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Latitudinal variations in seasonal activity of influenza and respiratory syncytial virus (RSV): a global comparative review.
PLoS One. 2013; 8(2):e54445.Plos

Abstract

BACKGROUND

There is limited information on influenza and respiratory syncytial virus (RSV) seasonal patterns in tropical areas, although there is renewed interest in understanding the seasonal drivers of respiratory viruses.

METHODS

We review geographic variations in seasonality of laboratory-confirmed influenza and RSV epidemics in 137 global locations based on literature review and electronic sources. We assessed peak timing and epidemic duration and explored their association with geography and study settings. We fitted time series model to weekly national data available from the WHO influenza surveillance system (FluNet) to further characterize seasonal parameters.

RESULTS

Influenza and RSV activity consistently peaked during winter months in temperate locales, while there was greater diversity in the tropics. Several temperate locations experienced semi-annual influenza activity with peaks occurring in winter and summer. Semi-annual activity was relatively common in tropical areas of Southeast Asia for both viruses. Biennial cycles of RSV activity were identified in Northern Europe. Both viruses exhibited weak latitudinal gradients in the timing of epidemics by hemisphere, with peak timing occurring later in the calendar year with increasing latitude (P<0.03). Time series model applied to influenza data from 85 countries confirmed the presence of latitudinal gradients in timing, duration, seasonal amplitude, and between-year variability of epidemics. Overall, 80% of tropical locations experienced distinct RSV seasons lasting 6 months or less, while the percentage was 50% for influenza.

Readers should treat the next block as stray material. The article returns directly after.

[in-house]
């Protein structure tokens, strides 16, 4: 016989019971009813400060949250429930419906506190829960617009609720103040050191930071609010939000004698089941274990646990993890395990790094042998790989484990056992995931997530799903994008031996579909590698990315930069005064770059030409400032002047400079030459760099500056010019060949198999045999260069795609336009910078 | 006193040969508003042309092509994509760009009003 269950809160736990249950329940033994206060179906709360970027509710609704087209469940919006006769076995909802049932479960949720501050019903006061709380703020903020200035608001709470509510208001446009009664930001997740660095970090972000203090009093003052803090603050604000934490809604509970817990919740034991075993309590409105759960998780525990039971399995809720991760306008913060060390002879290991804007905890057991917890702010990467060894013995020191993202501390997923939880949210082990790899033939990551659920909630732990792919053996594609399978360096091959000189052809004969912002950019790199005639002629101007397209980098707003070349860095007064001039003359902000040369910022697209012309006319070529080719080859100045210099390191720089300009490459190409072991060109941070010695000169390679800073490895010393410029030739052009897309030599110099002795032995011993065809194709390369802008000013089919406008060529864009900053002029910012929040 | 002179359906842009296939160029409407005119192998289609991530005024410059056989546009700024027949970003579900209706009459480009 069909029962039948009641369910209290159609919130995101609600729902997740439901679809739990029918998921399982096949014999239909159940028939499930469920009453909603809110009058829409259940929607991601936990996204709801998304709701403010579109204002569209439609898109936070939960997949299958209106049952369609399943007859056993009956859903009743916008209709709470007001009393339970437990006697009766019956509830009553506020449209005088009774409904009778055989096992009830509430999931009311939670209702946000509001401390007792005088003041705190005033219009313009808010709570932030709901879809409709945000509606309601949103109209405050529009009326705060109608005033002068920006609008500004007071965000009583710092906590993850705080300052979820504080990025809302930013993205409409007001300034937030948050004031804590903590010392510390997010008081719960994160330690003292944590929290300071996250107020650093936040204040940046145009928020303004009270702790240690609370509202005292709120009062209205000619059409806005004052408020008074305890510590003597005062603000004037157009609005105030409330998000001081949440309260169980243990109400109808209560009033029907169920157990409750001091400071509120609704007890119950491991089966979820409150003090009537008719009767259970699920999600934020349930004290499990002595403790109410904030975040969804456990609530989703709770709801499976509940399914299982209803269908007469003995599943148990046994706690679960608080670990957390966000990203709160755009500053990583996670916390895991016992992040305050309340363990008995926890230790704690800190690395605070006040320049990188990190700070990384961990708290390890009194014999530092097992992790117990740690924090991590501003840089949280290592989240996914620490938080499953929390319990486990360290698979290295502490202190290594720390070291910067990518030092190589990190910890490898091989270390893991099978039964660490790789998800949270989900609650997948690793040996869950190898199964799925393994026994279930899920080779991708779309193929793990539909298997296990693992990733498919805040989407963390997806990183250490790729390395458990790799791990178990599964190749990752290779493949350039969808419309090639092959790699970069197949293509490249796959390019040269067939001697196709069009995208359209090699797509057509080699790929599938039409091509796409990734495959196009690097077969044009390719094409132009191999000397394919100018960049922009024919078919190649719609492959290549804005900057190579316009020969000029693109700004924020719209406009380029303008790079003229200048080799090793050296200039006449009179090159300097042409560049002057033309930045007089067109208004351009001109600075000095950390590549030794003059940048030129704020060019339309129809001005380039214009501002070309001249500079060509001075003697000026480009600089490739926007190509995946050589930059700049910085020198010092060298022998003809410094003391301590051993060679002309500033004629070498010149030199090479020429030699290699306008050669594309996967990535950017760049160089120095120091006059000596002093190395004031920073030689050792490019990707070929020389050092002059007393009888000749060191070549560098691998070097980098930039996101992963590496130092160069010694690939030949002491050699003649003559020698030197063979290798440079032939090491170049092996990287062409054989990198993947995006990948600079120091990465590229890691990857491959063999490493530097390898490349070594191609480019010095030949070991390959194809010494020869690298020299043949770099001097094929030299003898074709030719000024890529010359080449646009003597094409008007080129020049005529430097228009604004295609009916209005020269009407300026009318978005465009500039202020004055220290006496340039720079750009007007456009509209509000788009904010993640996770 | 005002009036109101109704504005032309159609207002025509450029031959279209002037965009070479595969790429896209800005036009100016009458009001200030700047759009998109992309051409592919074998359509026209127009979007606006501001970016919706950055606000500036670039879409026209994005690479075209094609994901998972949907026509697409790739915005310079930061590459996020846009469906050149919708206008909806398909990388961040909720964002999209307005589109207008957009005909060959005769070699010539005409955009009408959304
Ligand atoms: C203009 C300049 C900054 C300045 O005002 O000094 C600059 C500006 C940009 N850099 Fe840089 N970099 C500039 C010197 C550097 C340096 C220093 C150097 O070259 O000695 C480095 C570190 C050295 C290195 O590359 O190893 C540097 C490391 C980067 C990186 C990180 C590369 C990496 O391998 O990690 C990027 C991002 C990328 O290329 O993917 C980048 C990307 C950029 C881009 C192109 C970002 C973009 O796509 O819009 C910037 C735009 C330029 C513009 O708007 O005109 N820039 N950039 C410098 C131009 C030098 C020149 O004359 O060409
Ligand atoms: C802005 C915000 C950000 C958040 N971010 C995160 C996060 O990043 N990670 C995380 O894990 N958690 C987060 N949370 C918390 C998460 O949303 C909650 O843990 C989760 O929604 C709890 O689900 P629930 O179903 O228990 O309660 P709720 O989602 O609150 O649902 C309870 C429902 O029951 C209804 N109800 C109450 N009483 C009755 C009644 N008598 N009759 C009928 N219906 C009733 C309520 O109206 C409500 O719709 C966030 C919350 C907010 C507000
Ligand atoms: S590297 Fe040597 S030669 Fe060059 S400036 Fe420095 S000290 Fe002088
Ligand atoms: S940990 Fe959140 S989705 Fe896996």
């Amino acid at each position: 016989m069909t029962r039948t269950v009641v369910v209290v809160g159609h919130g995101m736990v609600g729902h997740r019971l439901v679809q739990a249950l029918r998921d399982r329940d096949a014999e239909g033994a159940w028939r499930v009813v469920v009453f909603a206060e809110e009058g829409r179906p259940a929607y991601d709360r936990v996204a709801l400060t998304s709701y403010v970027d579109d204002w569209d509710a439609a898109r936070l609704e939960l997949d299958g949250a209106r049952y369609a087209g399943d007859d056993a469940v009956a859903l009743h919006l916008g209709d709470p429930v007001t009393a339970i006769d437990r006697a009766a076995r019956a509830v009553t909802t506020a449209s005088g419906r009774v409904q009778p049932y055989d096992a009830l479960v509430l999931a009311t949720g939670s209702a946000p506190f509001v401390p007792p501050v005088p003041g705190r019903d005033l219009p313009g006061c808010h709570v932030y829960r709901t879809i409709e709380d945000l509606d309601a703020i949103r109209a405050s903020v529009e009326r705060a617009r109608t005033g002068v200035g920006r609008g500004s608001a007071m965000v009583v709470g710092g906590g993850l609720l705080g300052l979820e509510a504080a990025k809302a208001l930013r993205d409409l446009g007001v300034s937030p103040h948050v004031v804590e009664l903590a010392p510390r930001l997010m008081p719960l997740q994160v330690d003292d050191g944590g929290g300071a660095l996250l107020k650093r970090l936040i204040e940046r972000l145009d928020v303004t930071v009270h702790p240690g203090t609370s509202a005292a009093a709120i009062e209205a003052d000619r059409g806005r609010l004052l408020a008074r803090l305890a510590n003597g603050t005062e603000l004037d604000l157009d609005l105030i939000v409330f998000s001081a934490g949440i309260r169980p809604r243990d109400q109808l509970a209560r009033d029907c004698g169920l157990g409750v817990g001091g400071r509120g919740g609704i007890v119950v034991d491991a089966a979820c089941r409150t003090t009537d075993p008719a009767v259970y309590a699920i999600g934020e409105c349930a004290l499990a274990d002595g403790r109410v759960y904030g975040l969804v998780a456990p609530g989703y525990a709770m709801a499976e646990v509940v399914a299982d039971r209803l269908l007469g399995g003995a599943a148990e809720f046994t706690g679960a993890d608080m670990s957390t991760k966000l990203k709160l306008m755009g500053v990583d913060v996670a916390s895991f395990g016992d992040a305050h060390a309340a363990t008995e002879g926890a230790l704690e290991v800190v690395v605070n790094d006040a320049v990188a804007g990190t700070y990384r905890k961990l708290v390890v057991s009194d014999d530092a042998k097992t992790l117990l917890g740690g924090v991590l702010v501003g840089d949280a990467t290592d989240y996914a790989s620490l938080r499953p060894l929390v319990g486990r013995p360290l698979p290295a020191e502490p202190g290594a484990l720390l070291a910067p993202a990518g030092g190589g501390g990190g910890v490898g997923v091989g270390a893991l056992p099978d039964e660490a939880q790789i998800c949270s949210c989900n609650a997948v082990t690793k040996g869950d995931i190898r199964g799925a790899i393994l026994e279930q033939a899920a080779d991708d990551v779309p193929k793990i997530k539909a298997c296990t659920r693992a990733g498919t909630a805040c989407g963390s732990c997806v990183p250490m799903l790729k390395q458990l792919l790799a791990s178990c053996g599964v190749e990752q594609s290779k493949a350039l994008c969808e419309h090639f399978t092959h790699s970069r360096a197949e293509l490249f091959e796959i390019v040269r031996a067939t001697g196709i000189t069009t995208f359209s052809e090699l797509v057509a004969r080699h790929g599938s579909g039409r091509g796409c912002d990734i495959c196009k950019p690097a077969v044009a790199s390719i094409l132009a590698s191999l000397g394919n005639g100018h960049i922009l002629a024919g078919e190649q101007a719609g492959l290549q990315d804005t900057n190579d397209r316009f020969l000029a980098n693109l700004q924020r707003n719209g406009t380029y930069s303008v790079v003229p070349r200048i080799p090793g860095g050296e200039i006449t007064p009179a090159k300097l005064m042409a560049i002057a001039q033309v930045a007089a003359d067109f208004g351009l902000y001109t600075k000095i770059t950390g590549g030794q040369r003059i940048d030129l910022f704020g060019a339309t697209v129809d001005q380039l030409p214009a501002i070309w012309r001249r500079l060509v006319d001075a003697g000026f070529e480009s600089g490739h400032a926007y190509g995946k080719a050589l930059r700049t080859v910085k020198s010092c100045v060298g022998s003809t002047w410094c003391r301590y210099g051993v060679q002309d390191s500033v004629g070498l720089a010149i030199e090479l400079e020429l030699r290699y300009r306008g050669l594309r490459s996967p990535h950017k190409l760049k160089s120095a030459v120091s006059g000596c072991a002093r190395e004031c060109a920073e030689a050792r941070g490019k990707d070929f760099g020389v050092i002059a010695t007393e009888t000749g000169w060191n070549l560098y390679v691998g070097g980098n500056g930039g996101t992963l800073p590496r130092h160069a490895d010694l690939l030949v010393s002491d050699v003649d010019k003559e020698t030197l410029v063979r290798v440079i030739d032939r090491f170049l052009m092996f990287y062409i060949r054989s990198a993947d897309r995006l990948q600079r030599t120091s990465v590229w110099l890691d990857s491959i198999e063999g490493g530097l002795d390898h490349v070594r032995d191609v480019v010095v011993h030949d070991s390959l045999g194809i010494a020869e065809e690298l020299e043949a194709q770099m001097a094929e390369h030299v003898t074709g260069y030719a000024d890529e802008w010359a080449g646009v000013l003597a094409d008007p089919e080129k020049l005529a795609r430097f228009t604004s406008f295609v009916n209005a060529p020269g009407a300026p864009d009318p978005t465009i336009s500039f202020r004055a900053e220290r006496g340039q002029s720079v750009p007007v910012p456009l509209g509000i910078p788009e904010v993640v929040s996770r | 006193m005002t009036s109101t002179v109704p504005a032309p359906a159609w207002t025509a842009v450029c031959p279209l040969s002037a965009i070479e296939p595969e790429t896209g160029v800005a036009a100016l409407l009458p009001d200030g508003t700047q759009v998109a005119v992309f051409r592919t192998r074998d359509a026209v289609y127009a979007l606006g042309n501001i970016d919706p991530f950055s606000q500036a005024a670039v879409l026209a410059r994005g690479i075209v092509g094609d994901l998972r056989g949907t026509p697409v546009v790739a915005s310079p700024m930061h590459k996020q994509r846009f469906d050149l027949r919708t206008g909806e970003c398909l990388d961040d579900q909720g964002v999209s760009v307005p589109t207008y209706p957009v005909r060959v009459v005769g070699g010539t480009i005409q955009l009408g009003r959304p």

CONCLUSION

Our review combining literature and electronic data sources suggests that a large fraction of tropical locations experience focused seasons of respiratory virus activity in individual years. Information on seasonal patterns remains limited in large undersampled regions, included Africa and Central America. Future studies should attempt to link the observed latitudinal gradients in seasonality of viral epidemics with climatic and population factors, and explore regional differences in disease transmission dynamics and attack rates.

Authors+Show Affiliations

Fogarty International Center, National Institutes of Health, Bethesda, Maryland, United States of America.No affiliation info availableNo affiliation info availableNo affiliation info availableNo affiliation info availableNo affiliation info availableNo affiliation info available

Pub Type(s)

Comparative Study
Journal Article
Research Support, N.I.H., Extramural
Research Support, Non-U.S. Gov't
Research Support, U.S. Gov't, Non-P.H.S.

Language

eng

PubMed ID

23457451

Citation

Bloom-Feshbach, Kimberly, et al. "Latitudinal Variations in Seasonal Activity of Influenza and Respiratory Syncytial Virus (RSV): a Global Comparative Review." PloS One, vol. 8, no. 2, 2013, pp. e54445.
Bloom-Feshbach K, Alonso WJ, Charu V, et al. Latitudinal variations in seasonal activity of influenza and respiratory syncytial virus (RSV): a global comparative review. PLoS One. 2013;8(2):e54445.